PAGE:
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DRPS : Course Catalogue : School of History, Classics and Archaeology : History

Undergraduate Course: The Cult of Saints in Medieval Christendom, 1200-1500: A Global History? (HIST10421)

Course Outline
SchoolSchool of History, Classics and Archaeology CollegeCollege of Arts, Humanities and Social Sciences
Credit level (Normal year taken)SCQF Level 10 (Year 3 Undergraduate) AvailabilityAvailable to all students
SCQF Credits20 ECTS Credits10
SummaryThe cult of saints played a powerful role in late-medieval Christian society as intercessors between humans and God. Cultic manifestations of Latin Christendom's holiest figures were thus ubiquitous in medieval culture. This meant that such cults were both highly regulated devotional outlets and melting pots of popular discourse on the place of medieval individuals and cultures within the rest of the world. This course explores the written, visual, and material evidence for the cult of saints as evidence for a global Middle Ages.
Course description Saints and the devotional objects with which they were associated were familiar points of reference to Latin Christians, and vehicles for ideas about culture and society during the Middle Ages. This course examines how the cult of saints in late-medieval Christendom brought Latin Christians into contact with a global mode of thinking, while considering how the cultural variance embodied by saints' cults was both embraced and curbed by a Church that was pushing for uniformity in practice. It will also interrogate the connections between concepts of sanctity in Christianity and other world religions, and how influences from contact with other religions shaped the saints' role in the volatile, shifting climate of the Church c. 1200-1500.

After becoming familiar with the frameworks necessary to understand the phenomena of both sanctity and global history, of which race and gender will be critically important, we will then explore cult of saints in the context of the Church's attempt to expand the geographic remit of Latin Christendom, and how it was brought into contact with other faiths via the developing global infrastructure of the later Middle Ages. Through an examination of sources relating to the cross-regional transmission of saints' cults, such as through the donation and trade of relics, the development of pilgrimage sites, and concerted efforts to develop a 'universal' iconography, we move on to thinking critically about the saints as channels for the transfer and exchange of cultures. Finally, we will reflect on whether historians can use the cult of saints as evidence that late-medieval Latin Christians thought in global terms.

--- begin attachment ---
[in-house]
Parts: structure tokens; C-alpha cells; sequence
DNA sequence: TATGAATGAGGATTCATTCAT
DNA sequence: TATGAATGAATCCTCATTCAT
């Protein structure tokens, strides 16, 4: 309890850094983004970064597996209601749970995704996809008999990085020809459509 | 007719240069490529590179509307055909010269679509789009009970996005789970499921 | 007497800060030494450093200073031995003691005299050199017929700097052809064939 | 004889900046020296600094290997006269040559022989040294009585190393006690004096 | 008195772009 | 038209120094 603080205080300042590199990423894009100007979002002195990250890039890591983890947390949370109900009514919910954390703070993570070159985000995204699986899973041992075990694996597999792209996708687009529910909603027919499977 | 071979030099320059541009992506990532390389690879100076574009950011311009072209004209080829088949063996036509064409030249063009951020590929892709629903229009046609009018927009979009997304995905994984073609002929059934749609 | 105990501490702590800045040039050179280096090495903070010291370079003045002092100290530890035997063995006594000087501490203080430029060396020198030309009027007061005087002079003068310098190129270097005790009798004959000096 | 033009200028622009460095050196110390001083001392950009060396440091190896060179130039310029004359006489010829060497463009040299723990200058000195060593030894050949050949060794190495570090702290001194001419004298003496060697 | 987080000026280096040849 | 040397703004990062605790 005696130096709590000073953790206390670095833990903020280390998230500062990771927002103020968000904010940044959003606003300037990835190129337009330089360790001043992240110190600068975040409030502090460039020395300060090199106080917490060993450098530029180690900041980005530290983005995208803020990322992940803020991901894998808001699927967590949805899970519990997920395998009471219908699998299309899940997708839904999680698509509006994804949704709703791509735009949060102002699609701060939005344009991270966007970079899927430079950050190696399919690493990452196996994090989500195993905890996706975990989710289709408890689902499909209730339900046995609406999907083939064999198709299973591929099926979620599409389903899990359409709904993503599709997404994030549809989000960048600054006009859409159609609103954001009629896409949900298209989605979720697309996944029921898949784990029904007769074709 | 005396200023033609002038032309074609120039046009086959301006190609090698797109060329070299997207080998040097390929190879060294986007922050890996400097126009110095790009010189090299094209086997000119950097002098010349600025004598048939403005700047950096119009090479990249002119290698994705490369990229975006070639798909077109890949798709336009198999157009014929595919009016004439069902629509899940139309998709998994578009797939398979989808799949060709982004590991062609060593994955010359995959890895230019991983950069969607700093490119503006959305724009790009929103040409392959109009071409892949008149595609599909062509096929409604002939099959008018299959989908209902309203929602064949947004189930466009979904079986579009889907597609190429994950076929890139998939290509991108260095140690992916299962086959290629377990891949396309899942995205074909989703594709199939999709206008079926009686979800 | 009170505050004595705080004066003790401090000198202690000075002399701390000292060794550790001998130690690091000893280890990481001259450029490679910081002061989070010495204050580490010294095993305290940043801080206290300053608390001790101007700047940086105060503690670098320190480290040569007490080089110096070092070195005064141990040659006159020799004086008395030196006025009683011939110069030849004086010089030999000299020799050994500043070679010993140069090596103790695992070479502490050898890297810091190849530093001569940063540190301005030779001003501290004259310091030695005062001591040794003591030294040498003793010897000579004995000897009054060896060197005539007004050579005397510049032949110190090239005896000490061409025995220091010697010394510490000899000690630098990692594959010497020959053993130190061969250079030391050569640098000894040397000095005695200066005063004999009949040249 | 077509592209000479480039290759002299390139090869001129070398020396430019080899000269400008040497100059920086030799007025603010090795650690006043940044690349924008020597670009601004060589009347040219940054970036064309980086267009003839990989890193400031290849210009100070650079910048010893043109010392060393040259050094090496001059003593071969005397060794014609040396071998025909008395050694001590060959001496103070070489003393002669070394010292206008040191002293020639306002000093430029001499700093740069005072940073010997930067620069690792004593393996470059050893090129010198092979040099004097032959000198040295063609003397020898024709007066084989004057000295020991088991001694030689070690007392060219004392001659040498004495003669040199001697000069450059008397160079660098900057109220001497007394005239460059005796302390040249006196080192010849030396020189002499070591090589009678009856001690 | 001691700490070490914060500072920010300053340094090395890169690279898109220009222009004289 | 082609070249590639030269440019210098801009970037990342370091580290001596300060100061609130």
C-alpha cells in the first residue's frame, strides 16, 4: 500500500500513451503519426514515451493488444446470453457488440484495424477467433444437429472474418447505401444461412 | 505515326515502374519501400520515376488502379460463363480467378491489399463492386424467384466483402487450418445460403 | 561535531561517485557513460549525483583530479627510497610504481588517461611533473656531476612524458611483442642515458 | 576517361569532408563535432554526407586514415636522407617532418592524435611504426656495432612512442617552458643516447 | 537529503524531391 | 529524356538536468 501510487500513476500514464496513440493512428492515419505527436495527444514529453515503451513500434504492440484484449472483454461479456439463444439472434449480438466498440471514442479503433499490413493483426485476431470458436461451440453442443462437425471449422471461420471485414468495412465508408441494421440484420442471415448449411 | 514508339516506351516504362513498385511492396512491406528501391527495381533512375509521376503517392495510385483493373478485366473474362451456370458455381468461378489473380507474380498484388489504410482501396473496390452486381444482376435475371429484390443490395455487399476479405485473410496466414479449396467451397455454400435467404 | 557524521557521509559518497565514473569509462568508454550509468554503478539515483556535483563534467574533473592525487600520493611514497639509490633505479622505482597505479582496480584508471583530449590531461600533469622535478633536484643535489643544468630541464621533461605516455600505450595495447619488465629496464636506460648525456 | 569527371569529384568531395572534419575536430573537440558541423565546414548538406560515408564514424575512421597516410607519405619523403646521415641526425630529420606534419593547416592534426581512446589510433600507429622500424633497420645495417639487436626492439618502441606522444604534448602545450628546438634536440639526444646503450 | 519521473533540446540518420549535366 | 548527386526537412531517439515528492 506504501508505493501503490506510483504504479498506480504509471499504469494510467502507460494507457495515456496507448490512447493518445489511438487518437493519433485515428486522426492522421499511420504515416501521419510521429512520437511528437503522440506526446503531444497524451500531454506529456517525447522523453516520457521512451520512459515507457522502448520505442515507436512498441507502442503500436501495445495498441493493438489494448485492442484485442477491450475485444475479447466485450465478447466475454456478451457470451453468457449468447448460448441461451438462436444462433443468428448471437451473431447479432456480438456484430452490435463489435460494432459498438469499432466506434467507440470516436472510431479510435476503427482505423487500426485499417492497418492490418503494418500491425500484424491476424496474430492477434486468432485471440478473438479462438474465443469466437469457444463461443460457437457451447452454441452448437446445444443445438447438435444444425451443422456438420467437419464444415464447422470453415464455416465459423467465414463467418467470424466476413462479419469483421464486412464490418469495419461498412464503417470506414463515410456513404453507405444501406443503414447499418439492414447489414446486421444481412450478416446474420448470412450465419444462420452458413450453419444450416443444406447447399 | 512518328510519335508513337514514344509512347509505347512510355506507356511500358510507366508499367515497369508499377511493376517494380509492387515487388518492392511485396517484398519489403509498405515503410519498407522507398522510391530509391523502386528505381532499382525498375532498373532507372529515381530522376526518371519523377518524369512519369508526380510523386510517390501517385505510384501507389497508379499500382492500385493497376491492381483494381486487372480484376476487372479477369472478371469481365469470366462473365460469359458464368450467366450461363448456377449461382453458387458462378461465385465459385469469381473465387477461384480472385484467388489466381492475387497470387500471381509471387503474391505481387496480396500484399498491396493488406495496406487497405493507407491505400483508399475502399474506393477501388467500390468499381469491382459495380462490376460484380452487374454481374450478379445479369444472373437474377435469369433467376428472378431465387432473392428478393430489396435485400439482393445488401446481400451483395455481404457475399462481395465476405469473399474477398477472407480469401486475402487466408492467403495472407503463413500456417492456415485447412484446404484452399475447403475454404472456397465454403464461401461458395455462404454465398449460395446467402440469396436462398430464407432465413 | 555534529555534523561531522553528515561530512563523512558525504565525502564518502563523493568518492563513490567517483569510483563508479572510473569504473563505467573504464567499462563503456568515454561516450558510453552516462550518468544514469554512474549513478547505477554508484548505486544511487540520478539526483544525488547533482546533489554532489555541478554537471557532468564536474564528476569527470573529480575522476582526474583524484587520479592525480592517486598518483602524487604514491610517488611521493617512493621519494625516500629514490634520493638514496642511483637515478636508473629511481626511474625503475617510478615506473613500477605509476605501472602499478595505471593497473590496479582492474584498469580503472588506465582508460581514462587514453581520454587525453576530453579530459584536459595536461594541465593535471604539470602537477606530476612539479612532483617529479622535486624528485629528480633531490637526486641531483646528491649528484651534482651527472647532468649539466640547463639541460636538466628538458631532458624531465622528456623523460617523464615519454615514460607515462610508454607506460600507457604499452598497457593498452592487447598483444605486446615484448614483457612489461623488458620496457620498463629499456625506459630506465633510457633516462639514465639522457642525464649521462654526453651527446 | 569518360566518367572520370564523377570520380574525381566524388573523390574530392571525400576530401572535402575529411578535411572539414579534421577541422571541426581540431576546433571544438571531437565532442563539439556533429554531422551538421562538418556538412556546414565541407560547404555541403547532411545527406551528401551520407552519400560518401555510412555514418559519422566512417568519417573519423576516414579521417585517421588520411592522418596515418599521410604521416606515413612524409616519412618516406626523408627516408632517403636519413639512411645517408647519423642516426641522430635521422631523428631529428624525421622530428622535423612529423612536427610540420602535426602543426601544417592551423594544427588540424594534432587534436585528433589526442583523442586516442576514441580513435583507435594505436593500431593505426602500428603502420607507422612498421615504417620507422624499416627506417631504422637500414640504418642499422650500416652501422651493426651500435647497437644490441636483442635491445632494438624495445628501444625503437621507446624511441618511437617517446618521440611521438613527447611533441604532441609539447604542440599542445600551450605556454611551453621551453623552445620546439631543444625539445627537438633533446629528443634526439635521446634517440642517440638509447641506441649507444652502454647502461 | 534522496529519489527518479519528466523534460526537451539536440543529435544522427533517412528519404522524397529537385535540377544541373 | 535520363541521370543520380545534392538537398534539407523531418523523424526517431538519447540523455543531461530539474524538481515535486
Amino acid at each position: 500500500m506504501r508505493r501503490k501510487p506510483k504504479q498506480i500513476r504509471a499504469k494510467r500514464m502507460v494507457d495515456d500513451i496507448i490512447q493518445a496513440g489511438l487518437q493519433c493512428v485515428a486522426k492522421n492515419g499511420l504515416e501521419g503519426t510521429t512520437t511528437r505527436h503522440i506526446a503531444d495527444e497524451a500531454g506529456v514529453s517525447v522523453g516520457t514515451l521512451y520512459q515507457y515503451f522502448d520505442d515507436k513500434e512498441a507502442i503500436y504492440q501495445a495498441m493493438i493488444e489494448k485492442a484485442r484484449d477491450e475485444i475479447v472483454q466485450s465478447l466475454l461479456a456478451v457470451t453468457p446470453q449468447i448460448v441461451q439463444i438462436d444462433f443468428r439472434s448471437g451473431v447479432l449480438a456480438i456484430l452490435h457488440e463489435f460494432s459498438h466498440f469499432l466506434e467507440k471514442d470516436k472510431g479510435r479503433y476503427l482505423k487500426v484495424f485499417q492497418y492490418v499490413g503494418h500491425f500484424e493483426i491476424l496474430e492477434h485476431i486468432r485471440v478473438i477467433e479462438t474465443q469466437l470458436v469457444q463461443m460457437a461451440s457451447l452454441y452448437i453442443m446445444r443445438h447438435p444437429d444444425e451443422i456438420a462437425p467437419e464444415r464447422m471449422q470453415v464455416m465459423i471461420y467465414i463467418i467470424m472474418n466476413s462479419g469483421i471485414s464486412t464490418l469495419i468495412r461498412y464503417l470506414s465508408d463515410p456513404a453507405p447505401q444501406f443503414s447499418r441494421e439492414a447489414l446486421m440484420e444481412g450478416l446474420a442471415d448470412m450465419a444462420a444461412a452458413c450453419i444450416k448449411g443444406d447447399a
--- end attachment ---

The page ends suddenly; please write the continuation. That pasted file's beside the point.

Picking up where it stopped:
Entry Requirements (not applicable to Visiting Students)
Pre-requisites Co-requisites
Prohibited Combinations Other requirements A pass or passes in 40 credits of first level historical courses or equivalent and a pass or passes in 40 credits of second level historical courses or equivalent.

Students should only be enrolled on this course with approval from the History Honours Programme Administrator.
Information for Visiting Students
Pre-requisitesVisiting students should have at least three History courses at grade B or above (or be predicted to obtain this). We will only consider University/College level courses. Applicants should note that, as with other popular courses, meeting the minimum does NOT guarantee admission.
High Demand Course? Yes
Course Delivery Information
Not being delivered
Learning Outcomes
On completion of this course, the student will be able to:
  1. Be confident in applying global frameworks to textual, visual and material evidence for the medieval cult of saints.
  2. Have an awareness of the major debates and areas of study within the fields of medieval global history and the cult of saints.
  3. Be able to use the evidence for sanctity to explore cross-cultural influences and connections between faiths.
  4. Gain a broad understanding of regional differences in the development of sanctity via a comparative approach.
Reading List
David Abulafia and Nora Berend, eds, Medieval frontiers: concepts and practices (Aldershot, 2002)
Robert Bartlett, Why Can the Dead Do Such Great Things? Saints and Worshippers from the Martyrs to the Reformation (Princeton, 2013; paperback 2015)
Molly H. Bassett and Vincent W. Lloyd, eds, Sainthood and Race: Marked Flesh, Holy Flesh (London, 2014)
James Belich, John Darwin, Margret Frenz, and Chris Wickham, eds, The Prospect of Global History (Oxford, 2016)
Felipe Fernandez-Armesto, The World: A History, 3rd ed (Hoboken, NJ, 2016)
Candice Goucher and Linda Walton, World History: Journeys from Past to Present (London: Routledge, 2008)
Josef W. Meri, The Cult of Saints among Muslims and Jews in Medieval Syria (Oxford, 2002)
James Muldoon, Travellers, Intellectuals, and the World Beyond Medieval Europe (London, 2010)
Kim M. Phillips, Before Orientalism: Asian Peoples and Cultures in European Travel Writing, 1245-1510 (Philadelphia, 2013).
Sam Riches and Sarah Salih, eds, Gender and Holiness: Men, Women and Saints in Late Medieval Europe (London, 2002)
Mary-Ann Stouck, ed., Medieval Saints: A Reader, 2nd ed. (Toronto, 1998)
Brett E. Whalen, Pilgrimage in the Middle Ages: A Reader (Toronto, 2011)
Additional Information
Graduate Attributes and Skills This course will help students develop a range of transferable skills, including:
- the ability to manage one's time effectively, work to deadlines, and perform effectively under pressure;
- the ability to gather, sift, organise and evaluate large quantities of textual evidence;
- the ability to marshal argument in both written and oral form;
- the ability to work independently and as part of a pair or larger group.
Keywordssaints,global history,race,gender,medieval history
Course organiserDr Kirsty Day
Course secretaryMiss Mel Baker
Tel: (0131 6)50 4030
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